Once you have taken out a homeowners insurance policy, you may think you have all the protection you need; But, unfortunately, certain areas are not usually covered. This article will explain which area is not protected by most homeowners insurance, so you understand what is covered if you ever need to make an insurance claim.
Which Area Is Not Protected by Most Homeowners Insurance?
When taking out insurance cover, it is essential to know what homeowners insurance does not cover. Luckily, this article will help you understand what is and is not covered by most insurance companies.
What Is Often Not Covered by Insurance?
The list below shows some things that are not covered by homeowners insurance:
- Termites and insect damage
- Sinkhole damage
- Neglect resulting in property damage
- Earthquake damage
What Is Covered by Homeowners Insurance?
Homeowners insurance coverage is divided into six main categories. This makes it easier to understand what your exact coverage entails.
What Are the Six Categories Typically Covered by Homeowners Insurance?
- Dwelling Coverage (Coverage A)
Dwelling Coverage (Coverage A) provides cover for your home itself. This homeowners insurance covers plumbing, heating systems, the roof, and electrical system. Detached external structures on your property will not be protected by dwelling coverage, but exterior areas attached to your home, such as your porch and deck, should be covered.
- Other Structures (Coverage B)
Coverage B is known as Other Structures cover and offers protection for parts of your property that are separate from the main dwelling, sit on an independent foundation, and are not regularly occupied. Coverage B covers external structures such as sheds, fences, barns, and garages.
As your Dwelling Coverage does not cover these structures, it is crucial to make sure your insurance offers this coverage. Your Other Structures cover also needs to reflect the cost of replacing external structures, which many people undervalue.
- Personal Property Coverage
The majority of homeowners insurance policies offer Personal Property Coverage. Personal Property Coverage covers the homeowner’s belongings such as furniture, appliances, and other items that are not part of the actual property.
It is essential to check the limits of your Personal Property Coverage carefully. Some items may not be covered and could require a separate policy, and others may not be covered in full if a claim is made. Examples of property that could fall into this category are high-value artwork and jewelry.
- Liability Cover
Liability Cover is usually offered as part of a homeowners insurance policy. If you are wondering whether home insurance covers damage to other people’s property, the good news is that yes, it does in most cases.
Liability Cover protects you and your household members if a guest is injured at your home or you accidentally damage their personal property (excluding damage to a vehicle). Liability Cover will typically payout towards the cost of you being sued by your guest if you are found guilty and your legal expenses for their injury or property damage.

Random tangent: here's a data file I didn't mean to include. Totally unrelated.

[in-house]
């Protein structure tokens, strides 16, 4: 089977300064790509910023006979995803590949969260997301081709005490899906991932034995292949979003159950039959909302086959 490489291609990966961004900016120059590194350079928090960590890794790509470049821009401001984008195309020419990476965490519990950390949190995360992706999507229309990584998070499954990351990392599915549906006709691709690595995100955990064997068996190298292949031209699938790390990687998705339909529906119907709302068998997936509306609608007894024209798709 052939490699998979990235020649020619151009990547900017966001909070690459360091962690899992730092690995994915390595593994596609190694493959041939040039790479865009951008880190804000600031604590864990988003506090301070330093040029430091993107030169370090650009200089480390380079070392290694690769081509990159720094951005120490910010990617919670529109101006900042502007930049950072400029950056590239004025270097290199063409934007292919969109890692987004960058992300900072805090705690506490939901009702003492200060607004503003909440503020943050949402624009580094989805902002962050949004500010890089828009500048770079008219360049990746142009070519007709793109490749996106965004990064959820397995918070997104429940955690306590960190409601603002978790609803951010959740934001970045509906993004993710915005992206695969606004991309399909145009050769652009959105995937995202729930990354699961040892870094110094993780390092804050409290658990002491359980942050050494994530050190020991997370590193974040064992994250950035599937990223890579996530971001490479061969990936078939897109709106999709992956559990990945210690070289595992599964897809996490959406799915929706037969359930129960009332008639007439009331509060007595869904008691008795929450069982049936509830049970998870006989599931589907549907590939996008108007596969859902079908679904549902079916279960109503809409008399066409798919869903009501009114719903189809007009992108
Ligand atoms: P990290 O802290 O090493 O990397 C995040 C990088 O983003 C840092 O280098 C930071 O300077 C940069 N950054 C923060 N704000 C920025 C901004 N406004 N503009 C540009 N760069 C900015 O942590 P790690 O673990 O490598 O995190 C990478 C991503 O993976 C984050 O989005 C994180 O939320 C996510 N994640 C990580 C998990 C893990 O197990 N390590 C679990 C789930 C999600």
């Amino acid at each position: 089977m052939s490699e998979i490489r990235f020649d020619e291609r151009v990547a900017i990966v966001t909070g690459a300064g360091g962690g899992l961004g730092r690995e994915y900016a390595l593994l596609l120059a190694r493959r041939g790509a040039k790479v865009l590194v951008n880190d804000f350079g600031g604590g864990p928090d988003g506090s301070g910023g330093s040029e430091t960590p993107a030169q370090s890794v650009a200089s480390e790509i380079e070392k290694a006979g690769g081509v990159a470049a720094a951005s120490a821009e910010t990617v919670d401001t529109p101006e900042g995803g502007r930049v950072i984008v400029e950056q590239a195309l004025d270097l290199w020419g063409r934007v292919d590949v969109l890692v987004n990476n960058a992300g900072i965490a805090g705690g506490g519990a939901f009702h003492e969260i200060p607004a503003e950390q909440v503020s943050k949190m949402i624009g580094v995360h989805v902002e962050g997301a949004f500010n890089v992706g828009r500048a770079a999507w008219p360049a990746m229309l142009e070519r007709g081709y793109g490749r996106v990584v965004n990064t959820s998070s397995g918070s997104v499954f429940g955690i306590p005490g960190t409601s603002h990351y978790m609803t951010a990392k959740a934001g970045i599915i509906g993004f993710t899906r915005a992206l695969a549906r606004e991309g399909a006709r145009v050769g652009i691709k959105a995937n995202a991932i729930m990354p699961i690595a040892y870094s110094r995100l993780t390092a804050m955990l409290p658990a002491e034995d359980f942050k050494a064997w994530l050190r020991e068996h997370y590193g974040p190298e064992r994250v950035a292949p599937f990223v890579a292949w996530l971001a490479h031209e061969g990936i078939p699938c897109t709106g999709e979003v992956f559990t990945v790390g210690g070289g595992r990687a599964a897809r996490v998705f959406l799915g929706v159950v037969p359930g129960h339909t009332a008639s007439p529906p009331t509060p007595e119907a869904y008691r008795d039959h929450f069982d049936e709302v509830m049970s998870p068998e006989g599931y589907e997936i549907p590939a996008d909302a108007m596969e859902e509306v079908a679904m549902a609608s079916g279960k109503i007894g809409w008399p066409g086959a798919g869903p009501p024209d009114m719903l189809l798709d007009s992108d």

- Guest Medical Protection
Guest Medical Protection can cover the cost of reimbursing a visitor that suffers injuries on your property. Most insurance companies will cap the amount that can be claimed for Guest Medical Protection as it is used in cases where a visitor is injured at your property but does not take action to sue you.
- Loss of Use Coverage
Loss of Use Coverage can be used to cover the cost of accommodation expenses when your home is not suitable for living in for some time as a result of damage or an event preventing you from returning to your property (such as a storm or a wildfire).
Replacement Cost vs. Fair Value
Replacement cost valuation and fair value vs. current cost are phrases you will frequently see when searching for the best homeowners insurance. Therefore, to choose the right insurance coverage, it is essential to understand the difference between replacement cost and present value.
Is Fair Value the Same as Replacement Cost?
Fair value and replacement cost are two separate ways insurance companies decide on your payment when you make a claim. An example of a replacement cost is an amount you would pay to replace an item with the same or similar item.
In contrast, an example of fair value could be considered a depreciated replacement cost. A replacement value formula can be used to calculate fair value: Replacement cost – depreciation cost = fair value.
What Is a Homeowners’ Insurance Deductible?
An insurance deductible is a percentage deductible on homeowners insurance when you make a claim. For example, a $5,000 home insurance deductible means you pay this amount toward your claim, and the insurance covers the remainder.
How Does Homeowners Insurance Deductible Work?— Common Questions
Who Do I Pay My Home Insurance Deductible To?
You will pay the deductible to the company carrying out the repair, as your insurance will claim the remainder.
Is Home Insurance Deductible per Claim or Year?
Home insurance deductibles are required for each claim.
How Can You Avoid Paying Home Insurance Deductible?
You can avoid paying the deductible if your repair is less than the deductible amount, and you can cover the cost yourself.
Which area is not protected by most homeowners insurance is something that every homeowner needs to know. The main areas that are not covered by homeowners insurance include:
- Damage caused by earth movements such as sinkholes and earthquakes.
- Issues caused by neglect or improper maintenance of the property.
- Damage caused by termites and other insects.